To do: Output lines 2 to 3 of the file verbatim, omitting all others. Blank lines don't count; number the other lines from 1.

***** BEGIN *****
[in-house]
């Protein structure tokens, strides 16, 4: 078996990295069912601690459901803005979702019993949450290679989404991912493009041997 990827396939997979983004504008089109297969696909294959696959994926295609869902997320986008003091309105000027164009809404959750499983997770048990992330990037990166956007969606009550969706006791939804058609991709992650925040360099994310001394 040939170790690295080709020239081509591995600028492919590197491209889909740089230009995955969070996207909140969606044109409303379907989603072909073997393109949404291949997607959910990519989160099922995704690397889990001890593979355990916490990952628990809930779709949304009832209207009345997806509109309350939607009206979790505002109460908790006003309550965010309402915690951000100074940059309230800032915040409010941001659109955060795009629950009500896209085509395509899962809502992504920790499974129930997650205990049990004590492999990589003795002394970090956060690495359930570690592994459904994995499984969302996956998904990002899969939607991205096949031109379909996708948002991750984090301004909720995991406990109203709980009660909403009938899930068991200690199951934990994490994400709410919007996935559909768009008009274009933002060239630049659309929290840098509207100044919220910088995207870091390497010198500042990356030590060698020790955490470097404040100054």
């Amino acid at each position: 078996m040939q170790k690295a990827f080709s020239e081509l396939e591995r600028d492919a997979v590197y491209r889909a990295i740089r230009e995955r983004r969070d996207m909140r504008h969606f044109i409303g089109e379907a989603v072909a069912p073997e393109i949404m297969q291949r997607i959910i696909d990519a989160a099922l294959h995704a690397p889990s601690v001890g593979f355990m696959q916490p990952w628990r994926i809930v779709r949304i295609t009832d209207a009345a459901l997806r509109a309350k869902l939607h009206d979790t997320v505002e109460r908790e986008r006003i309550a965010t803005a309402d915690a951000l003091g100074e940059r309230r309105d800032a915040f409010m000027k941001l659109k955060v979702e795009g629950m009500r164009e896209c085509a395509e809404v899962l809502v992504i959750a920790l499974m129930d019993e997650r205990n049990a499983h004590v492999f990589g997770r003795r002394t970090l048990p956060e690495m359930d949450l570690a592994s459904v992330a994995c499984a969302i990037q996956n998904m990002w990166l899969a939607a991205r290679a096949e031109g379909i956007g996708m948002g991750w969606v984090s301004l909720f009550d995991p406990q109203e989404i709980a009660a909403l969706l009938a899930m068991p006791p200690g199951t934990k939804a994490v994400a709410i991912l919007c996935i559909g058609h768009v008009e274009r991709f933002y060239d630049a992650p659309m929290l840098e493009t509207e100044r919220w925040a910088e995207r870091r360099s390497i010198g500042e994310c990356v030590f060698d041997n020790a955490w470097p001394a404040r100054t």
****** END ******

């Protein structure tokens, strides 16, 4: 078996990295069912601690459901803005979702019993949450290679989404991912493009041997 990827396939997979983004504008089109297969696909294959696959994926295609869902997320986008003091309105000027164009809404959750499983997770048990992330990037990166956007969606009550969706006791939804058609991709992650925040360099994310001394 040939170790690295080709020239081509591995600028492919590197491209889909740089230009995955969070996207909140969606044109409303379907989603072909073997393109949404291949997607959910990519989160099922995704690397889990001890593979355990916490990952628990809930779709949304009832209207009345997806509109309350939607009206979790505002109460908790006003309550965010309402915690951000100074940059309230800032915040409010941001659109955060795009629950009500896209085509395509899962809502992504920790499974129930997650205990049990004590492999990589003795002394970090956060690495359930570690592994459904994995499984969302996956998904990002899969939607991205096949031109379909996708948002991750984090301004909720995991406990109203709980009660909403009938899930068991200690199951934990994490994400709410919007996935559909768009008009274009933002060239630049659309929290840098509207100044919220910088995207870091390497010198500042990356030590060698020790955490470097404040100054």
């Amino acid at each position: 078996m040939q170790k690295a990827f080709s020239e081509l396939e591995r600028d492919a997979v590197y491209r889909a990295i740089r230009e995955r983004r969070d996207m909140r504008h969606f044109i409303g089109e379907a989603v072909a069912p073997e393109i949404m297969q291949r997607i959910i696909d990519a989160a099922l294959h995704a690397p889990s601690v001890g593979f355990m696959q916490p990952w628990r994926i809930v779709r949304i295609t009832d209207a009345a459901l997806r509109a309350k869902l939607h009206d979790t997320v505002e109460r908790e986008r006003i309550a965010t803005a309402d915690a951000l003091g100074e940059r309230r309105d800032a915040f409010m000027k941001l659109k955060v979702e795009g629950m009500r164009e896209c085509a395509e809404v899962l809502v992504i959750a920790l499974m129930d019993e997650r205990n049990a499983h004590v492999f990589g997770r003795r002394t970090l048990p956060e690495m359930d949450l570690a592994s459904v992330a994995c499984a969302i990037q996956n998904m990002w990166l899969a939607a991205r290679a096949e031109g379909i956007g996708m948002g991750w969606v984090s301004l909720f009550d995991p406990q109203e989404i709980a009660a909403l969706l009938a899930m068991p006791p200690g199951t934990k939804a994490v994400a709410i991912l919007c996935i559909g058609h768009v008009e274009r991709f933002y060239d630049a992650p659309m929290l840098e493009t509207e100044r919220w925040a910088e995207r870091r360099s390497i010198g500042e994310c990356v030590f060698d041997n020790a955490w470097p001394a404040r100054t």